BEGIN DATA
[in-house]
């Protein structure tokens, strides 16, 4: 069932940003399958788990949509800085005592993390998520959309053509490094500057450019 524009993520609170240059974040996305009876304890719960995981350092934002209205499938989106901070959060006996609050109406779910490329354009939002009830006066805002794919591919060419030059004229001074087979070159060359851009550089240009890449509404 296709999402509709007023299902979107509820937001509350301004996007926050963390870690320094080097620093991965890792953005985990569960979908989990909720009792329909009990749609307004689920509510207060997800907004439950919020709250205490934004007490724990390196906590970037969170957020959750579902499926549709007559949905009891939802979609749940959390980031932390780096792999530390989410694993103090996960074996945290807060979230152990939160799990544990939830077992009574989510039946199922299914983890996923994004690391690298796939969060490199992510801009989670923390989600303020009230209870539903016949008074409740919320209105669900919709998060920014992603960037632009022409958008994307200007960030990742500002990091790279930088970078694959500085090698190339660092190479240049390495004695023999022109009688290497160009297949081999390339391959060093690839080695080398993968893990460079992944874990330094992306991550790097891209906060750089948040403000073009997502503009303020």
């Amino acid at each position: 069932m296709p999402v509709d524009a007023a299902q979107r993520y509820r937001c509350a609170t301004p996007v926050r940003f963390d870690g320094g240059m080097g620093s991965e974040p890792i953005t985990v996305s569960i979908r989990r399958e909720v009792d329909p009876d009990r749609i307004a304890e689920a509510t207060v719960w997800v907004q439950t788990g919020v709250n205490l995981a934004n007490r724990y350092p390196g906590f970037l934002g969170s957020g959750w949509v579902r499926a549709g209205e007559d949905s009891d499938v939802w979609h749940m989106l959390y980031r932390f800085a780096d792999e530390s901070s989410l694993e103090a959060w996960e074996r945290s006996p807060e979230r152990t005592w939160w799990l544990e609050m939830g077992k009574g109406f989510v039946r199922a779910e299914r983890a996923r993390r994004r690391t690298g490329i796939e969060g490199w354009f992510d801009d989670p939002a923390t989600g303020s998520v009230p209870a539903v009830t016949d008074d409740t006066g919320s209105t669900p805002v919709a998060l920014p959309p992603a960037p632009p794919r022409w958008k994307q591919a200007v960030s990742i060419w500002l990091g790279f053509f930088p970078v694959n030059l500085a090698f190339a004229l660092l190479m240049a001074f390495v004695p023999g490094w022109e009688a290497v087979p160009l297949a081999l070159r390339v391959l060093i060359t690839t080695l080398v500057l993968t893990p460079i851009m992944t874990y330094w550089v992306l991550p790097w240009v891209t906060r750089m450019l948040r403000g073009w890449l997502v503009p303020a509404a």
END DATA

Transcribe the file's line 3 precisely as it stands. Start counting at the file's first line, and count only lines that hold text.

């Amino acid at each position: 069932m296709p999402v509709d524009a007023a299902q979107r993520y509820r937001c509350a609170t301004p996007v926050r940003f963390d870690g320094g240059m080097g620093s991965e974040p890792i953005t985990v996305s569960i979908r989990r399958e909720v009792d329909p009876d009990r749609i307004a304890e689920a509510t207060v719960w997800v907004q439950t788990g919020v709250n205490l995981a934004n007490r724990y350092p390196g906590f970037l934002g969170s957020g959750w949509v579902r499926a549709g209205e007559d949905s009891d499938v939802w979609h749940m989106l959390y980031r932390f800085a780096d792999e530390s901070s989410l694993e103090a959060w996960e074996r945290s006996p807060e979230r152990t005592w939160w799990l544990e609050m939830g077992k009574g109406f989510v039946r199922a779910e299914r983890a996923r993390r994004r690391t690298g490329i796939e969060g490199w354009f992510d801009d989670p939002a923390t989600g303020s998520v009230p209870a539903v009830t016949d008074d409740t006066g919320s209105t669900p805002v919709a998060l920014p959309p992603a960037p632009p794919r022409w958008k994307q591919a200007v960030s990742i060419w500002l990091g790279f053509f930088p970078v694959n030059l500085a090698f190339a004229l660092l190479m240049a001074f390495v004695p023999g490094w022109e009688a290497v087979p160009l297949a081999l070159r390339v391959l060093i060359t690839t080695l080398v500057l993968t893990p460079i851009m992944t874990y330094w550089v992306l991550p790097w240009v891209t906060r750089m450019l948040r403000g073009w890449l997502v503009p303020a509404a």